• Asset inventorisation/management (listing of OT assets that require run and maintain support)
  • Network architecture documentation (logical and physical diagrams representing as-is architecture and includes all north-south and east-west connectivity)
  • Incident response plan (based on real-world industry scenarios that pose the most risk)
  • Workforce development (minimum training curriculum and awareness for all OT users)
  • Applicable supporting OT cyber security procedural controls (e.g., access control, management of change, portable media management, backup and recovery etc)
  • Basic performance monitoring and reporting (e.g., management reviews and continuous improvement processes)

The above represents a foundational level of controls that can be supplemented as organisational OT cyber maturity increases. Supplementary controls can be procedural or technology-based and include:

  • Internal assurance and compliance (self-assessment of OT cyber security risk management maturity)
  • External audit (independent assessment of OT cyber security risk management maturity)
  • Third-party/supplier assurance (OT cyber security requirements embedded within contracts)
  • Network monitoring and threat detection solutions (active monitoring and alerting of cyber events of interest)
  • Asset monitoring and vulnerability detection solutions (helps foresee potential security and reliability issues before they impact operations)
  • PAM – Privileged access management solutions (safeguards identities with special access or capabilities beyond regular users)  

Knowing which business risks, regulatory drivers, and real-time operational insights to focus on is only the start of the OT cyber security journey. Organisations must also be realistic about their ability to execute and sustain a strategy/programme, therefore they should ask:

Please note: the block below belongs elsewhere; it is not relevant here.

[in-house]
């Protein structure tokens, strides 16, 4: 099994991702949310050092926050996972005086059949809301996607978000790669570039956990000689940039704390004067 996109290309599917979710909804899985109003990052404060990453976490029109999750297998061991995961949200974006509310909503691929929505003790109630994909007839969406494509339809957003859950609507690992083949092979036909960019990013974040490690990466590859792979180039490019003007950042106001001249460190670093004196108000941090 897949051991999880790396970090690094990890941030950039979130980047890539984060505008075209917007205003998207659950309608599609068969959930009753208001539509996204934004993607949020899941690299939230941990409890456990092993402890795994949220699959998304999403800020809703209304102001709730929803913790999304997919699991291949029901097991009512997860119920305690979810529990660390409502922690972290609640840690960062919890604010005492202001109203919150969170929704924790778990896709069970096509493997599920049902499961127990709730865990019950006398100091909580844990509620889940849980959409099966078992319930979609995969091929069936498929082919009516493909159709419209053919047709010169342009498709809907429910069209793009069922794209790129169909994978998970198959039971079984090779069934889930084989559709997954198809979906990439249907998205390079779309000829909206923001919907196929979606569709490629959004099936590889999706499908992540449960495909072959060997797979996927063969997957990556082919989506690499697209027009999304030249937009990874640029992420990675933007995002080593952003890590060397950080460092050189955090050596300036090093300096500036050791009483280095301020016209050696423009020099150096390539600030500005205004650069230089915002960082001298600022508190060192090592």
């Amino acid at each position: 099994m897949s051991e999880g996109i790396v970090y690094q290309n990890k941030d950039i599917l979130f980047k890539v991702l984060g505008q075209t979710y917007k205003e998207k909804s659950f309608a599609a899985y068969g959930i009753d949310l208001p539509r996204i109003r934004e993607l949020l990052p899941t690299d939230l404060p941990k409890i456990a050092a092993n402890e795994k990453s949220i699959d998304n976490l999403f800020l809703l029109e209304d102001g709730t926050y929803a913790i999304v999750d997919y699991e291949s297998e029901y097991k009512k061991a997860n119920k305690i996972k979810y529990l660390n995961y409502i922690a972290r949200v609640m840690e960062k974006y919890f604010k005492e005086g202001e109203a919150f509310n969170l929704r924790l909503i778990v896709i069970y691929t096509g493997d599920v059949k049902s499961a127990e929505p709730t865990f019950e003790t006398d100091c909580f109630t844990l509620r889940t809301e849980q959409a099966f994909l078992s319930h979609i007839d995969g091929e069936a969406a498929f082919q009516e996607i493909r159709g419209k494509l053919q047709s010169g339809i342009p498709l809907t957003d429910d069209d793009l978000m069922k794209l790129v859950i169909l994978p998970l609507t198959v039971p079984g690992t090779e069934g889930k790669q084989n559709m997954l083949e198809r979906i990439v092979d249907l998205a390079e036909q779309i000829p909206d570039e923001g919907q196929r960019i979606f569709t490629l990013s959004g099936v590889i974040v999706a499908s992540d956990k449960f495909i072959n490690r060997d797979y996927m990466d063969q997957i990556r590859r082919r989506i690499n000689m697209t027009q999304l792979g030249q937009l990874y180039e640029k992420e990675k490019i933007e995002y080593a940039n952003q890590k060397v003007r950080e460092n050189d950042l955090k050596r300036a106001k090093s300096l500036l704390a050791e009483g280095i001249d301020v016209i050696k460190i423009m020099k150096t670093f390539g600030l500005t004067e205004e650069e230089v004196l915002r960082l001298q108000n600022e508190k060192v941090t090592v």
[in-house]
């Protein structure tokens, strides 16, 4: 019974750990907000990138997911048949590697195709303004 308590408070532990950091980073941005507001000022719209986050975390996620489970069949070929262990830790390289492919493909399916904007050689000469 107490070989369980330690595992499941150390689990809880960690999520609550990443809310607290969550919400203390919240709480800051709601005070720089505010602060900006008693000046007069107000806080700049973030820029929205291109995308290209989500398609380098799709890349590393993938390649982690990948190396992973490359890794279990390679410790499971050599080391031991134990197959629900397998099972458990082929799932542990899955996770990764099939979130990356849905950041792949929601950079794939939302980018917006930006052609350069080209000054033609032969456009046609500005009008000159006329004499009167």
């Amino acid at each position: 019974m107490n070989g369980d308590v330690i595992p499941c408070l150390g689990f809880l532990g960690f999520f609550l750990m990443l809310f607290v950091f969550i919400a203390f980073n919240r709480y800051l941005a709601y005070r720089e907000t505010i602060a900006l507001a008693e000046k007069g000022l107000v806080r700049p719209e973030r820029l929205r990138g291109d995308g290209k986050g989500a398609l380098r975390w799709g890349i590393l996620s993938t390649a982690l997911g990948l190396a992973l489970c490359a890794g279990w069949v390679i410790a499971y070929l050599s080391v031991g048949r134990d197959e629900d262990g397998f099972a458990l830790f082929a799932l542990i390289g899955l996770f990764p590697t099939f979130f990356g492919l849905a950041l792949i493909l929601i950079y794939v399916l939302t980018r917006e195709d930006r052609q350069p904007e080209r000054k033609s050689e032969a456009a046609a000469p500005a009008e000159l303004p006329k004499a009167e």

• Are budgets adequate?
  • Do the right skills exist in-house?
  • Can our suppliers and service vendors support the requirements?
  • Do governance mechanisms exist to enable business leaders to make decisions and support the cyber security strategy/programme?

The ultimate aim is to reduce an organisation’s exposure to weaknesses and vulnerabilities that could be exploited by malicious threat actors. Additionally, greater awareness of cyber risk and formalised ways of working reduce the likelihood of cyber incidents caused by workforce error or misuse of OT assets.

Of course, one size does not fit all, therefore a focused process of discovery and risk assessment is paramount to identify an effective but sustainable blend of controls that meet business needs and address the cyber risks being faced.

Call to Action

Operating a Chemical asset without an appropriate OT cyber security strategy and relevant controls is high risk. To help you discover your level of risk exposure and to illustrate how we can support effective OT cyber security return on investment, get in touch for a free 30-min consultation.